Letter: Maine sets good example on microbead limits

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On March 24, the Maine Legislature passed LD 85, which phased out microbeads in personal beauty products and over-the-counter drugs. Microbeads are tiny plastic beads that are not biodegradable. Microbeads are damaging because they flow through treatment facilities into the oceans, where they are digested by ocean wildlife and eventually are consumed by humans. LD 85 works against microbeads contaminating the ocean because it prevents sales and purchases of products with microbeads in them by Dec. 31, 2019. This bill was crucial to the conservation of the Maine coast and its wildlife, and demonstrates how climate change and conservation are on the forefront of Mainers’ minds.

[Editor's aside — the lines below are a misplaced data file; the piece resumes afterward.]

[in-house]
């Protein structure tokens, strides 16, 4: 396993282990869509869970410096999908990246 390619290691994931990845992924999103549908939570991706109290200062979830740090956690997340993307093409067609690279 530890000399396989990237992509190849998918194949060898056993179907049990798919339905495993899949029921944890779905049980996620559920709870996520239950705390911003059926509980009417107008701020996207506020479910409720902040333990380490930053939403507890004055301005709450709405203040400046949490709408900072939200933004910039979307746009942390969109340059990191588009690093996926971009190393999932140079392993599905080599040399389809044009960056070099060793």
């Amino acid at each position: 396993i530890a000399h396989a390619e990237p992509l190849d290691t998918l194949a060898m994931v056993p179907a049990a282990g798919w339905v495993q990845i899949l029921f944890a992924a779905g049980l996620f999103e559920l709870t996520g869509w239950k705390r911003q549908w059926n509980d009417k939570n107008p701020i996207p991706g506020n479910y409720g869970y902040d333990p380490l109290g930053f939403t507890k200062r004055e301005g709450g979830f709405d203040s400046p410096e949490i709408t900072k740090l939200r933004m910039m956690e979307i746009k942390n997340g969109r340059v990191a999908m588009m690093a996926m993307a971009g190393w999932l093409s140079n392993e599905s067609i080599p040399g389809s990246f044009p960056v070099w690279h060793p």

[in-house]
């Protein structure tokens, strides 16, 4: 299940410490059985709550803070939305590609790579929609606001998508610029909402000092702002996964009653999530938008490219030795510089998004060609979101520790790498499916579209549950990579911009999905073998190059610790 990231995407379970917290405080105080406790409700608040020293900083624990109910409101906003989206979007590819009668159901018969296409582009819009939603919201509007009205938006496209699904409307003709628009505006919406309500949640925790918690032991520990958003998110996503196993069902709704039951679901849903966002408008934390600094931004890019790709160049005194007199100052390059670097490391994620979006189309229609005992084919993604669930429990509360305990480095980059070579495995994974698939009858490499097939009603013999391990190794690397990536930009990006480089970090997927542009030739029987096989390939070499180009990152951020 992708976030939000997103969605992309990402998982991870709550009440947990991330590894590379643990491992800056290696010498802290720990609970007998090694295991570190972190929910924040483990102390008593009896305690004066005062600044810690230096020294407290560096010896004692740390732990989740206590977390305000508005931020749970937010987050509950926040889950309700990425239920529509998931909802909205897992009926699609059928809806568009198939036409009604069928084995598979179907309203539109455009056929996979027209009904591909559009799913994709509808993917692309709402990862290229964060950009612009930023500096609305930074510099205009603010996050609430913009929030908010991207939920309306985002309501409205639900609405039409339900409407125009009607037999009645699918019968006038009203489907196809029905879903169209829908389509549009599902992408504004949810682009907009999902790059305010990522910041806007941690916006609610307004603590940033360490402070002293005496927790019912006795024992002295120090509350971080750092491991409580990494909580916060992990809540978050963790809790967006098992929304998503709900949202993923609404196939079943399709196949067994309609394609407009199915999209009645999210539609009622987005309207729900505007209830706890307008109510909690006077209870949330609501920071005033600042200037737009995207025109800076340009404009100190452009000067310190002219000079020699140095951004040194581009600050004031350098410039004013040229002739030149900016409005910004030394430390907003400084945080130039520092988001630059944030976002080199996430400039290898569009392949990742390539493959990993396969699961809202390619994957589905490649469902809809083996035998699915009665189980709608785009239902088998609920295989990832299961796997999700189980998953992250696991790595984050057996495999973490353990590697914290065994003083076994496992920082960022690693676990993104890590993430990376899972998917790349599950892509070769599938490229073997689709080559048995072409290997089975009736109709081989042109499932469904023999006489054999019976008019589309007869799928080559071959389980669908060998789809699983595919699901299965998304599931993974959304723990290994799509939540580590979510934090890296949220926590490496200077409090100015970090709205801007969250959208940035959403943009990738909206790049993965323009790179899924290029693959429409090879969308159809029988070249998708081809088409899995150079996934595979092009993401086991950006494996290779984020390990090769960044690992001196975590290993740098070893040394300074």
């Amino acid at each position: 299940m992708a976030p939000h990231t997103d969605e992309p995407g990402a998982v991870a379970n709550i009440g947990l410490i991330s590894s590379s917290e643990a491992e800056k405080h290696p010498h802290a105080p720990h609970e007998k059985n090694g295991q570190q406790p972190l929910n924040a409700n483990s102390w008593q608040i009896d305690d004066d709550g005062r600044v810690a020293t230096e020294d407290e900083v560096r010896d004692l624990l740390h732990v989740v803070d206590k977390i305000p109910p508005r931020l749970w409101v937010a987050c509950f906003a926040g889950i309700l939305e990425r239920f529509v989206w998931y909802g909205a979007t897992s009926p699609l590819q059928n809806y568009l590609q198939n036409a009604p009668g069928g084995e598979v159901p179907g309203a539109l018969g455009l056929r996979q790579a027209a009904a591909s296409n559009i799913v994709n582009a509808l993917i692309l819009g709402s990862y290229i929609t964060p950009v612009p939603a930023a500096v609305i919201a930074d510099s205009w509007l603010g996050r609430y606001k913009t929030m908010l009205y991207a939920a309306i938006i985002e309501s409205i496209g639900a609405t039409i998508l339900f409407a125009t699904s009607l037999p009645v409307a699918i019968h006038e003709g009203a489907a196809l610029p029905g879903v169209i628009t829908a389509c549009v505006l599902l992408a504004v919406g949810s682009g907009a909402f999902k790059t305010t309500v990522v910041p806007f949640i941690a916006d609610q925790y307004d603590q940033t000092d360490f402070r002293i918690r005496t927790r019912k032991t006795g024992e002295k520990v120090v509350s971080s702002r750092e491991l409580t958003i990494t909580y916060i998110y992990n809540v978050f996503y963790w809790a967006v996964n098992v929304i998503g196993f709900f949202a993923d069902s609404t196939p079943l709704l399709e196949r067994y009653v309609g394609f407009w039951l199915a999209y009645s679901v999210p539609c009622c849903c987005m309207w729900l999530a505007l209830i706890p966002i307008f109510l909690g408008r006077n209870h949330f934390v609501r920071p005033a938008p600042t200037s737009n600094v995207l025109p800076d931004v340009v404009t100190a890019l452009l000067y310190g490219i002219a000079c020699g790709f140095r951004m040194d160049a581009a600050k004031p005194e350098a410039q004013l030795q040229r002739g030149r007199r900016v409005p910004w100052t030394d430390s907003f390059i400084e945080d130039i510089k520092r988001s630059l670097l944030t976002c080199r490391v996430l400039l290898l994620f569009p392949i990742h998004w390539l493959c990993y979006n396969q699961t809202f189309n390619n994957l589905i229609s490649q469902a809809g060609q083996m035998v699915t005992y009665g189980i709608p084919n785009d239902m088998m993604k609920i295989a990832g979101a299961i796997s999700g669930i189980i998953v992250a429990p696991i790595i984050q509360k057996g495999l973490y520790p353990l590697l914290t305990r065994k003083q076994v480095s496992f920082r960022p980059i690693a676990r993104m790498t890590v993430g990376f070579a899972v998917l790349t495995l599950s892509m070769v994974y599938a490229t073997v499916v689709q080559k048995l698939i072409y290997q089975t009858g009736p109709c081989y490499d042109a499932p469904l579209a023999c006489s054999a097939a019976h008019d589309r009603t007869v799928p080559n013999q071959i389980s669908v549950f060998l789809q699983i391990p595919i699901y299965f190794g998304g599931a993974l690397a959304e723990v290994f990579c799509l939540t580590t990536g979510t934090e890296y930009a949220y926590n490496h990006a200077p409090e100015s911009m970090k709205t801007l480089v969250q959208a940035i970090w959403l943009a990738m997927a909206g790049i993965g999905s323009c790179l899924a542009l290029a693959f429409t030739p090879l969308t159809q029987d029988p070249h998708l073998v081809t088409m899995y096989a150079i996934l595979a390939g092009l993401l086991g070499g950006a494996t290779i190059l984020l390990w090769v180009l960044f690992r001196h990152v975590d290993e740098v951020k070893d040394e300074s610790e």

Because microbeads are incredibly harmful to the ocean, the problem needs to be further addressed. LD 85 was a good first step, but the U.S. still puts thousands of tons of microbeads in oceans and lakes every year. Some argue that banning microbeads would cause businesses to suffer. However, fortunately, there are many biodegradable, natural substances that can be used as replacements, like ground rice and walnut shells. Many countries around the world, such as Canada and the Netherlands, have adopted policies against microbeads, and the U.S. should do the same.

LD 85 was a critical bill that was passed and I’m proud I belong to a state where the ocean is as prominent in our Legislature as it is in our lives.

Maria Kuhn